If a cake with a previously bone dry surface later develops a bubble and they do then it's not a surface moisture issue. Good cake is moist.

sugarshack Posted 12 Aug 2009 , 4:38am
post #15 of 36

Forget it. Not worth aruging over and I was not speaking for you. Only for myself.

-K8memphis Posted 12 Aug 2009 , 4:47am
post #16 of 36
Quote:
Originally Posted by sugarshack

...
But we do agree on this: no matter what preparation schedule you follow; they will happen from time to time and no one really knows the cause or how to totally fix them.




I recommend you try it again, Cake Buddy, it works for all the places I've worked. It's simple science. Air is trapped--you can release it after it bulges or make a way for it to escape in the first place.

Take Care

matthewkyrankelly Posted 12 Aug 2009 , 5:10am
post #17 of 36

I am intrigued! What is this you speak of? Does anyone have pictures of this? I've heard of this but thought it only happened to fondant people!

My intrigue lies in the perfection we are looking for in a cake: light and airy (gas) and moist (water). How can these become my enemy in correct proportions?

If the cake is gassing (excuse me!), then is something nasty and organic going on in the cake? eeeww!

As a scientist at heart, I would really love to understand this phenomenon.

Would anyone like to share?

Normita Posted 12 Aug 2009 , 5:12am
post #18 of 36
Quote:
Originally Posted by K8memphis-

Quote:
Originally Posted by sugarshack

K8 and I have an on going (friendly) feud about this topic. I do not think pin pricking helps in any way, except as a placebo...LOL

I think moisture/condensation is the biggest culprit.(but not the only one I am sure). I do not believe cakes emit gas or farts.

But we do agree on this: no matter what preparation schedule you follow; they will happen from time to time and no one really knows the cause or how to totally fix them.



I recommend you try it again, Cake Buddy, it works for all the places I've worked. It's simple science. Air is trapped--you can release it after it bulges or make a way for it to escape in the first place.

Take Care




I'm sorry but just for my own understanding....I prick holes all around the cake before I ice it in BC which will help prevent the "cake farts"?

-K8memphis Posted 12 Aug 2009 , 5:14am
post #19 of 36

matthewkyrankelly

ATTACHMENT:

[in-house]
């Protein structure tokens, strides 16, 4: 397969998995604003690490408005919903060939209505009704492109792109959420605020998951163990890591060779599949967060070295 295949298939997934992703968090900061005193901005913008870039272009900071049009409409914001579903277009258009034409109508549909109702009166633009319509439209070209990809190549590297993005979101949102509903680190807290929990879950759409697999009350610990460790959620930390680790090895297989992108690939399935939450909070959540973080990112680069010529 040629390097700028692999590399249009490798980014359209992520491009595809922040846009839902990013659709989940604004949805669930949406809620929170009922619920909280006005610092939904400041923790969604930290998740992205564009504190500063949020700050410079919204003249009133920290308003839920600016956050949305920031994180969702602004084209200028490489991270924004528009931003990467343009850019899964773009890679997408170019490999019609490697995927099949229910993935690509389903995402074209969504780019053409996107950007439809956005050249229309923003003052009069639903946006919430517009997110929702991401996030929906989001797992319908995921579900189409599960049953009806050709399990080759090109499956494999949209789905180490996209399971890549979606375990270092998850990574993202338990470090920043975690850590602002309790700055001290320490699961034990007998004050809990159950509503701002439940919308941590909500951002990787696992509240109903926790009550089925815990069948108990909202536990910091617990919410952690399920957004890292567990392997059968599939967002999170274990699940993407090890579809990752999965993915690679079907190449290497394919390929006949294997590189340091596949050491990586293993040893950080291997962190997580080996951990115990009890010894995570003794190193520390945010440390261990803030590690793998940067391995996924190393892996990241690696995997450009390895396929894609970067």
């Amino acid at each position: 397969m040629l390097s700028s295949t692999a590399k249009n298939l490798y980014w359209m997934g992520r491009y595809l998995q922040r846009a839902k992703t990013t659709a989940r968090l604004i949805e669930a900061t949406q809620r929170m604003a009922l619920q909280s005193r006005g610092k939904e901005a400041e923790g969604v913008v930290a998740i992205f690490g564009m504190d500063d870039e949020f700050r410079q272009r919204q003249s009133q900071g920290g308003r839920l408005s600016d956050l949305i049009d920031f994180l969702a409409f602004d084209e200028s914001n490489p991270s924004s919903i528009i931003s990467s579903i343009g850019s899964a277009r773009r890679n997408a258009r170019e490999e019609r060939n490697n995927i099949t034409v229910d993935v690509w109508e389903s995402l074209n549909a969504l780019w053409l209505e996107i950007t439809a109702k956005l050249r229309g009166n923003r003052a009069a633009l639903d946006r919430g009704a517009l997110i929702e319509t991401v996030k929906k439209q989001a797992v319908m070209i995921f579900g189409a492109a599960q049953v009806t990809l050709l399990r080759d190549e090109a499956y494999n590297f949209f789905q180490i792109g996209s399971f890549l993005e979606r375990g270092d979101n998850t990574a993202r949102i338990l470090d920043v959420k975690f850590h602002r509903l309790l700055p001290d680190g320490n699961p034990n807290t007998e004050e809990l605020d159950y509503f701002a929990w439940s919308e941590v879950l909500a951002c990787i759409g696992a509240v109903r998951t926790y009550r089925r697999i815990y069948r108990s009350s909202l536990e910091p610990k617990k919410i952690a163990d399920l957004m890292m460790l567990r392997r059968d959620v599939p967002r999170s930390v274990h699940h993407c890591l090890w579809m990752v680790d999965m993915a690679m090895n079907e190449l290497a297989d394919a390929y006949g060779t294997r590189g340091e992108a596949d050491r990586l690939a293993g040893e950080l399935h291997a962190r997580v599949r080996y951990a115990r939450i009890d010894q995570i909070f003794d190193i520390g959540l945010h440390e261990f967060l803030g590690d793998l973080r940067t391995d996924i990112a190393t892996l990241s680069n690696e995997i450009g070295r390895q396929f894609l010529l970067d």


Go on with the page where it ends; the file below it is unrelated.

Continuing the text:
--There have been pictures in the past--somebody's got some somewhere. You've never seen it before???

Where the icing that had been smooth, lumps up in some odd way with an air bubble under there--it can stay that way along time--it can lift up almost the entire top or side of the cake and languish there or just be a small area or be a small area that gets ginormous and can also burst and deflate too.

Somebody can post a picture.

-K8memphis Posted 12 Aug 2009 , 5:18am
post #20 of 36
Quote:
Originally Posted by Normita


I'm sorry but just for my own understanding....I prick holes all around the cake before I ice it in BC which will help prevent the "cake farts"?




Opening a hole in each cake layer through the icing with a hat pin helps to avoid these--place it in an unobvious place & be sure it stays open & it will help.

Poke the holes after it is iced. After it is decorated is even better really because often you cover up the hole with the piping. And after it is decorated you can find places to hide the holes better too.

One place I worked at poked a hole with a dowel--I use a hat pin.

-K8memphis Posted 12 Aug 2009 , 1:01pm
post #21 of 36
Quote:
Originally Posted by K8memphis-



Where the icing that had been smooth, lumps up in some odd way with an air bubble under there--it can stay that way along time--it can lift up almost the entire top or side of the cake and languish there or just be a small area or be a small area that gets ginormous and can also burst and deflate too.

Somebody can post a picture.




Another kind is where there can be more than one bubble on one cake--this would be the time when one pin hole in advance might not have been effective in remedying the problem.

Who's got pictures?

It's kinda like crop circles huh. But some of us have been in the process of icing a cake and there it forms before our very eyes,

Wonder if radon gas interacting with cake juju has anything to do with it ???

DianeLM Posted 12 Aug 2009 , 1:45pm
post #22 of 36

I've tried the pin-prick method with no success. A pin prick will have no effect on an air pocket developing 3 inches away.

I believe there are external forces at work as well. Like I said earlier, I had a miserable time with these blowouts just this past weekend during our heatwave. Yet, I can't remember the last time I got a blowout prior to that weekend.